Now tell me this is not the prettiest compost toilet block you have ever seen. Go on. I dare you.
The issue of poo at Milkwood has been a long-standing source of discussion. We know that when poo is processed into humanure it contains valuable nutrients that would greatly help establish aspects of our farm. We know it can be processed effectively and safely by simple means, especially on a small scale. And we’ve been doing just that, ever since we arrived.
But what do you do once you’ve got 120 people descending on your farm for 2 days for a workshop with Joel Salatin? There was no way our small domestic humanure system was going to be able to cope!
Essentially our options in this scenario were: dig pit toilets and stick a shack on them (solves the problem short term, but isn’t the best use of this valuable resource as it’s very hard to use elsewhere), hire in porta-loos (and export the poo, the chemicals and the impact at the end of the event – hmm no thanks), or bite the bullet and make a kick-ass compost toilet system that can handle all comers.
We chose option 3. It took much longer than we wanted it to (in the way of such things) but the result is just gorgeous – although i never thought i’d say that about a toilet.
We now have a composting toilet system which can handle large volumes of people, has no smell, is pleasant and comfortable to use and results in a shitload (sorry) of humanure later down the track, perfect for increasing fertility in the soil of our food forests and other tree-crop systems.
To back-track ever so slightly: up until this point we were using a variety of bucket-style humanure systems, and they had served us well. Simple to make and easy to maintain, they were built in response to researching the important work of Joseph Jenkins, he of the Humanure Handbook.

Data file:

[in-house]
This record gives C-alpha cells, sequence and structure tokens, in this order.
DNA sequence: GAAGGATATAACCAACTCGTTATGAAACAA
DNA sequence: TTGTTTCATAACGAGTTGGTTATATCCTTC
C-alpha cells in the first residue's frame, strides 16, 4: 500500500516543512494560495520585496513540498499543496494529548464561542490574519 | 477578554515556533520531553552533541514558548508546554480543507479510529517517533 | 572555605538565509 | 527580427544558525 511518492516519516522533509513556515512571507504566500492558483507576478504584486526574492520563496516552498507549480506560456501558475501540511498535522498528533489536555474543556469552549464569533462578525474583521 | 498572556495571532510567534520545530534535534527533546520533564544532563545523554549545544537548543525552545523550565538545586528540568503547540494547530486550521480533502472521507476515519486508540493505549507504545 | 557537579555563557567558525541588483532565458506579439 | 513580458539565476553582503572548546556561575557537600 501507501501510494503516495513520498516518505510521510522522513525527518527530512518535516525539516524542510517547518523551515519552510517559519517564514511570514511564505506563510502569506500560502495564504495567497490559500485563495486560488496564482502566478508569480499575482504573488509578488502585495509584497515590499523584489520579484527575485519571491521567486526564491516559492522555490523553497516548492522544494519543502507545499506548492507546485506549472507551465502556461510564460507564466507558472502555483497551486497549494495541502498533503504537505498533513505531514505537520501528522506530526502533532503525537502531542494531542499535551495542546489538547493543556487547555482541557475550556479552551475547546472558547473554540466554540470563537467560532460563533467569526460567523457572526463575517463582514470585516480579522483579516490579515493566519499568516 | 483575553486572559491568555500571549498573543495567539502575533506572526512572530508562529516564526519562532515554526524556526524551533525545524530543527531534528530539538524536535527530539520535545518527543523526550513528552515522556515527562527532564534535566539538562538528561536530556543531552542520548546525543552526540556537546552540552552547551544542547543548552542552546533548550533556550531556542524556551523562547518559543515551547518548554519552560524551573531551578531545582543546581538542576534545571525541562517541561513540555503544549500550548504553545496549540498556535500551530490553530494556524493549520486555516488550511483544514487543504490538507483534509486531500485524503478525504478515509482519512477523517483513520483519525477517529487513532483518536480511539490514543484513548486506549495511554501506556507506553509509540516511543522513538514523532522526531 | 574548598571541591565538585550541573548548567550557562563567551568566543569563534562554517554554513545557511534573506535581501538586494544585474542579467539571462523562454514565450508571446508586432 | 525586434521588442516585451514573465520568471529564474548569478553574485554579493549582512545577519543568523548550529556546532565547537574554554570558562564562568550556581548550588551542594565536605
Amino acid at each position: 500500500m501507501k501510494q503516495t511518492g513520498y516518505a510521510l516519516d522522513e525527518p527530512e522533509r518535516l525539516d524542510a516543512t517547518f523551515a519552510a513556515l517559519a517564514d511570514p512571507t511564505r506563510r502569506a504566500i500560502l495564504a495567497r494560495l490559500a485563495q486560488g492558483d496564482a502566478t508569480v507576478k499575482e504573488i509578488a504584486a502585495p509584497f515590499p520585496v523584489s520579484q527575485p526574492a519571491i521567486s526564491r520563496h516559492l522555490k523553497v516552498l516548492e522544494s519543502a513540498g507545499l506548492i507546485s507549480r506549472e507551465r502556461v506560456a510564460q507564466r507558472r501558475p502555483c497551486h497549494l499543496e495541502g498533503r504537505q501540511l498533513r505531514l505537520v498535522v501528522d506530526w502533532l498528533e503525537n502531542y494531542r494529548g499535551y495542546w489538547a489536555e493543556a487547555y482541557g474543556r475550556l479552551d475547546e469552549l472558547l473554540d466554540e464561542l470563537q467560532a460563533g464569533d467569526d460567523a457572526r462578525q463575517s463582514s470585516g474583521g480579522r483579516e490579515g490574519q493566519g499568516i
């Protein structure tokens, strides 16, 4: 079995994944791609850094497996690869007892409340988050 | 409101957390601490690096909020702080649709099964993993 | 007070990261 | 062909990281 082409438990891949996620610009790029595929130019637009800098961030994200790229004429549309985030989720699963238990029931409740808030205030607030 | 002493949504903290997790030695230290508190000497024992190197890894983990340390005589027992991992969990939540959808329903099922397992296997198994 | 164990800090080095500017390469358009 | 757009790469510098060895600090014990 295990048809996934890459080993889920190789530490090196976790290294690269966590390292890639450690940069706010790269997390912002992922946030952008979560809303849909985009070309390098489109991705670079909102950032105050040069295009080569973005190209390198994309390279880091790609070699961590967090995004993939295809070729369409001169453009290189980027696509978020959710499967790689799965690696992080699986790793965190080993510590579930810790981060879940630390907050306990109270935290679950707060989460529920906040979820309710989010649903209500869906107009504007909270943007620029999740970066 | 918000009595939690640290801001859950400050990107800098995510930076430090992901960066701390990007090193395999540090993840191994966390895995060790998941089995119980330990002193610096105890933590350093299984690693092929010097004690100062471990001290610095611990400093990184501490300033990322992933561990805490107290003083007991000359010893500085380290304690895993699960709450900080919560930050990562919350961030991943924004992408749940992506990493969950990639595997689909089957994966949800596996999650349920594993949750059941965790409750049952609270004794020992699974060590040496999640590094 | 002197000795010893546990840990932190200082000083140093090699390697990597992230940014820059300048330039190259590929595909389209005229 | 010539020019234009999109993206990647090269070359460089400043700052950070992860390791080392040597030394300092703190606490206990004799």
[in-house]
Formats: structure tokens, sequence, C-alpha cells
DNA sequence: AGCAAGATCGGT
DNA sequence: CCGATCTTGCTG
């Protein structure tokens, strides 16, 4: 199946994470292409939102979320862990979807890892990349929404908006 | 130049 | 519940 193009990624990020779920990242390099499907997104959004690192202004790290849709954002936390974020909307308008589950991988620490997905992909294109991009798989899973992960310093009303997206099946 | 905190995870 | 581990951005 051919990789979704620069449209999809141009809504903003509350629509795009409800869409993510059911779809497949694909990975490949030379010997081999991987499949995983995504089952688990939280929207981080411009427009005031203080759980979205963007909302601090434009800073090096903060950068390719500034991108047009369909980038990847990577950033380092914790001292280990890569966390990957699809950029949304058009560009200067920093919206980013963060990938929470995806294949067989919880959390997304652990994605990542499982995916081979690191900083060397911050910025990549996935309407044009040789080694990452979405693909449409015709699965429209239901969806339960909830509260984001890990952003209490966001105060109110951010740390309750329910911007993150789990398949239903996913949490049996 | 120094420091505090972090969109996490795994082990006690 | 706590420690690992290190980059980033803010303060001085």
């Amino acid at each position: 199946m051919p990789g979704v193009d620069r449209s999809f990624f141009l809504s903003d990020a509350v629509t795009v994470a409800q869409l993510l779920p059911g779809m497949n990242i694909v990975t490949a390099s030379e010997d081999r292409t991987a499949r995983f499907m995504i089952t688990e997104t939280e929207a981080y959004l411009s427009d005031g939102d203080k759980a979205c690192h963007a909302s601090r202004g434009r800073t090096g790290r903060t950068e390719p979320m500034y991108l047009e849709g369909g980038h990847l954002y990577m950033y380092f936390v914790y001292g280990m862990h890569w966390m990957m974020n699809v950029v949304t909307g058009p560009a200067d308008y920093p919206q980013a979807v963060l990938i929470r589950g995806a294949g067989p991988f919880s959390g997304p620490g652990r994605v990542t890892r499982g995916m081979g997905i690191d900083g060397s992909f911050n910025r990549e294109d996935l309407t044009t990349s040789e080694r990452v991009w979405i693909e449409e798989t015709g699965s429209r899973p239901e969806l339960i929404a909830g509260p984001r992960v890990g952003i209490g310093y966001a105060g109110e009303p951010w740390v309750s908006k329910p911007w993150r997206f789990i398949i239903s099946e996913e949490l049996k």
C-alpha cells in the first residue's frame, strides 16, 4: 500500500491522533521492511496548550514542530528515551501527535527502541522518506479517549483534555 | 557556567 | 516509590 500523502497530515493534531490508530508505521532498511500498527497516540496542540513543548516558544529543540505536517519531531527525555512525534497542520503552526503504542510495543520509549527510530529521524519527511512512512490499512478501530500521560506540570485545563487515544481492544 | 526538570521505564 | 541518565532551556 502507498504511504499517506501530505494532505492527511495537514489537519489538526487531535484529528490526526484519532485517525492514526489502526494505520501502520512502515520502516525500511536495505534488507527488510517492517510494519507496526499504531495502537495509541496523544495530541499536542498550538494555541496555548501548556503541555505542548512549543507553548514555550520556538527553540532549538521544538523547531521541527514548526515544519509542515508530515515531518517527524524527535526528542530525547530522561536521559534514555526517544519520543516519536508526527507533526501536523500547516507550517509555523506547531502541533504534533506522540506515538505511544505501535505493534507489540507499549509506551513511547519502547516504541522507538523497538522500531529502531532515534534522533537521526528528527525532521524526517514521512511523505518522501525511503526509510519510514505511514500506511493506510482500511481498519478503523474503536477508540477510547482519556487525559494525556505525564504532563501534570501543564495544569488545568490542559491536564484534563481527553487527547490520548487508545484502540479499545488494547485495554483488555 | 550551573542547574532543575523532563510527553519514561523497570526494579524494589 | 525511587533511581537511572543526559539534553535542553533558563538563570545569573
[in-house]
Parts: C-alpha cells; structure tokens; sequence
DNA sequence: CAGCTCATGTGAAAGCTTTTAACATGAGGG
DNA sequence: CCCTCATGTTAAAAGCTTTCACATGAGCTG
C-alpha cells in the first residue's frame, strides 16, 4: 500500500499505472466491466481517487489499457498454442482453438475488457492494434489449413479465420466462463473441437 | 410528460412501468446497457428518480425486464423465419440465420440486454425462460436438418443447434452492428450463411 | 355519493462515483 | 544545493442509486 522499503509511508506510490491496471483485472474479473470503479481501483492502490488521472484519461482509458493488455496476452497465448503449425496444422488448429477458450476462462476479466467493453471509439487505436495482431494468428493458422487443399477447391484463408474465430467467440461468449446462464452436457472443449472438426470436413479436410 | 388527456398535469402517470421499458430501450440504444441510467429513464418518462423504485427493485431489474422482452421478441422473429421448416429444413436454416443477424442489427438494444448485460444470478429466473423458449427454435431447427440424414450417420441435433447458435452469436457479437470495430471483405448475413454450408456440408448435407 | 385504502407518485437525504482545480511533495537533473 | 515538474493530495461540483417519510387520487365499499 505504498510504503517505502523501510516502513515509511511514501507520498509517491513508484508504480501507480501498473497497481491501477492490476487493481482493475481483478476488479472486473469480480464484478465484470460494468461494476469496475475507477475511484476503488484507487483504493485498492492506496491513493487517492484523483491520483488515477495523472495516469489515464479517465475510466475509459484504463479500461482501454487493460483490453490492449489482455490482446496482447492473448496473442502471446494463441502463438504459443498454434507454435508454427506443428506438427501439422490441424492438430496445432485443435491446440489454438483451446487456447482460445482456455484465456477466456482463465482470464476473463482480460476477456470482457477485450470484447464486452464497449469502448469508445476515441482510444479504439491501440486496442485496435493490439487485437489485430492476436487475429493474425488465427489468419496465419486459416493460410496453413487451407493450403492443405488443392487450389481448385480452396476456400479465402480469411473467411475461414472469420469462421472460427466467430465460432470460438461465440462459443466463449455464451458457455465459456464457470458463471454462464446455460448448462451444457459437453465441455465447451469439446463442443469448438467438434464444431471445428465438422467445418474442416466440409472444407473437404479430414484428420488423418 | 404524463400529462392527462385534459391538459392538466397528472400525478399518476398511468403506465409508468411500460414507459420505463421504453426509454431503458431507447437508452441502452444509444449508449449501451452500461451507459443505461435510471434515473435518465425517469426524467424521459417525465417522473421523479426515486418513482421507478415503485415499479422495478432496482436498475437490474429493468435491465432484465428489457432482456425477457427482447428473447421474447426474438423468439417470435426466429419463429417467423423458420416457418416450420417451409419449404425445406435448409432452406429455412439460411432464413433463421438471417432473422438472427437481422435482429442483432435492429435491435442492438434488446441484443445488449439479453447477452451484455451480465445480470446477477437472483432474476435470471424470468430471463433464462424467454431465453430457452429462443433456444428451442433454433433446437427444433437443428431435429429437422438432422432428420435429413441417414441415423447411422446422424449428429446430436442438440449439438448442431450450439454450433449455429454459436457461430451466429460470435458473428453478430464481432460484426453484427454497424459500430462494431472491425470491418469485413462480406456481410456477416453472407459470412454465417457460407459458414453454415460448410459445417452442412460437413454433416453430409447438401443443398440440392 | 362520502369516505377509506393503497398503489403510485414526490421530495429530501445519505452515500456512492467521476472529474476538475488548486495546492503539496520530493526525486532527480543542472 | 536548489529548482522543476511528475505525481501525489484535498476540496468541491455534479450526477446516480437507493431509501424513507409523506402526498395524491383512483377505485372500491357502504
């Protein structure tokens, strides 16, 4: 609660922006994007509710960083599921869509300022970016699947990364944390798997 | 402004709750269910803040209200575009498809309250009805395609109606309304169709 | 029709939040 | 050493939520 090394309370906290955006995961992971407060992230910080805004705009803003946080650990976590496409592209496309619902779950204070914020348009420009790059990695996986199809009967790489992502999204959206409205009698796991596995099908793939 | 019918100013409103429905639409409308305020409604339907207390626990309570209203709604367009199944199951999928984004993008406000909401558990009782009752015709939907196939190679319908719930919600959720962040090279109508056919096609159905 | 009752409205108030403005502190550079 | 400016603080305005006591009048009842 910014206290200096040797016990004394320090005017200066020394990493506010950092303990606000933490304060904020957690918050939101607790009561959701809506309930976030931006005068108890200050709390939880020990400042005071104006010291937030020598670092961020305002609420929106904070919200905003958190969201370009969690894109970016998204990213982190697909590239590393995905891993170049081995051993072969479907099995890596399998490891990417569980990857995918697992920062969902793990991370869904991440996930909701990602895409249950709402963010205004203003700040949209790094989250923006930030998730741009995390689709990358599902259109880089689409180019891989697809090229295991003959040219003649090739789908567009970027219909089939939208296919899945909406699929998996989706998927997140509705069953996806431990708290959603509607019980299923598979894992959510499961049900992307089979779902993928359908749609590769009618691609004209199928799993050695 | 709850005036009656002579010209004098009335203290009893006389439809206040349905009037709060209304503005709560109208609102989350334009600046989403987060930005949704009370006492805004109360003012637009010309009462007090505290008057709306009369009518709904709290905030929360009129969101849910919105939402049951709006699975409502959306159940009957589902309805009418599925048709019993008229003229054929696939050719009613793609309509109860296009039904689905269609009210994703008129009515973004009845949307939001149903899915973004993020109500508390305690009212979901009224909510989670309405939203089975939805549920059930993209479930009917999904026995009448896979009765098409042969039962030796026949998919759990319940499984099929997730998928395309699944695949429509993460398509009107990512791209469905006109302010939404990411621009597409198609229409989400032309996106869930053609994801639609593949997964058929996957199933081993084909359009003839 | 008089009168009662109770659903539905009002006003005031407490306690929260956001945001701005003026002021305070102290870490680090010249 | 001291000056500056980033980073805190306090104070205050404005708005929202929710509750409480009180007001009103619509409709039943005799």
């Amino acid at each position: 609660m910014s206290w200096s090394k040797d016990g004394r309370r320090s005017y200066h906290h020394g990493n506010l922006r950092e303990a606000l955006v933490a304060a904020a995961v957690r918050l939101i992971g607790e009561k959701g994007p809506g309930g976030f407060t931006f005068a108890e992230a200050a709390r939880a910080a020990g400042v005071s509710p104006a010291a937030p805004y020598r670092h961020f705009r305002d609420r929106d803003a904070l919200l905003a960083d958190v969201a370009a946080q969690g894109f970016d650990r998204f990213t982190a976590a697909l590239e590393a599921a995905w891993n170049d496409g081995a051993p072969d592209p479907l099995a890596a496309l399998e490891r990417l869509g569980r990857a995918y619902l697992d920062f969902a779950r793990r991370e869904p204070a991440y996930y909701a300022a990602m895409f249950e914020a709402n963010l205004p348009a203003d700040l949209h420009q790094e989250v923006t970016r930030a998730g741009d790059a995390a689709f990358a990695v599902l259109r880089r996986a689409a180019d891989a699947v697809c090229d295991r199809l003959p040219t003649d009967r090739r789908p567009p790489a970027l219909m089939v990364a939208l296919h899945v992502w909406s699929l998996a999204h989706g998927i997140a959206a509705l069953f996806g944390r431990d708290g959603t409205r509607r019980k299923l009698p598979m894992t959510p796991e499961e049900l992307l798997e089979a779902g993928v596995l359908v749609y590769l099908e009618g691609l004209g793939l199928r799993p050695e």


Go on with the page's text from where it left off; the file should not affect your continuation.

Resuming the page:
Jenkins now sells a bucket system compost toilet called a Lovable Loo which is essentially the same idea as our bucket system: a box with a bucket it in and a toilet seat on top. After every deposit you put a scoop of sawdust (or rice husks, or woodchips) in the bucket and when it’s full, you take it out, put a well-sealed lid on it and put an empty bucket into the box. Simple.
The next step is processing the contents of that bucket. If you have a lot of buckets, you could just leave it in there for a year. We opted for active processing via a humanure hacienda. Whenever we were running out of buckets we would do a trip to the hacienda, empty all the full buckets into the bay currently in use and cover them with a thick mulch. Then we hosed out the buckets and took them back to the toilet.
This system is fine for domestic scale use, and it’s the system we’ve been using so far at Milkwood. This system can (just) handle our busy periods when we have 30 people around 24/7 during a PDC, or 70 during the day for one of our RegenAG courses. It’s also the system we’ll use in our tinyhouse once we’re finally living in it.
However 120 people around for days in a row was going to be just too much. So we designed and built a new compost toilet based on wheelie bins, which have a much bigger capacity, and also composts the humanure in the bin. No more daily shit-schlepping for us.
This wheelie bin system has one big difference to most wheelie bin systems: no chute between the seat and the bin. That means the lip of the bin is hard up under the seat. And this, in turn, means no cleaning a splattered toilet chute for us!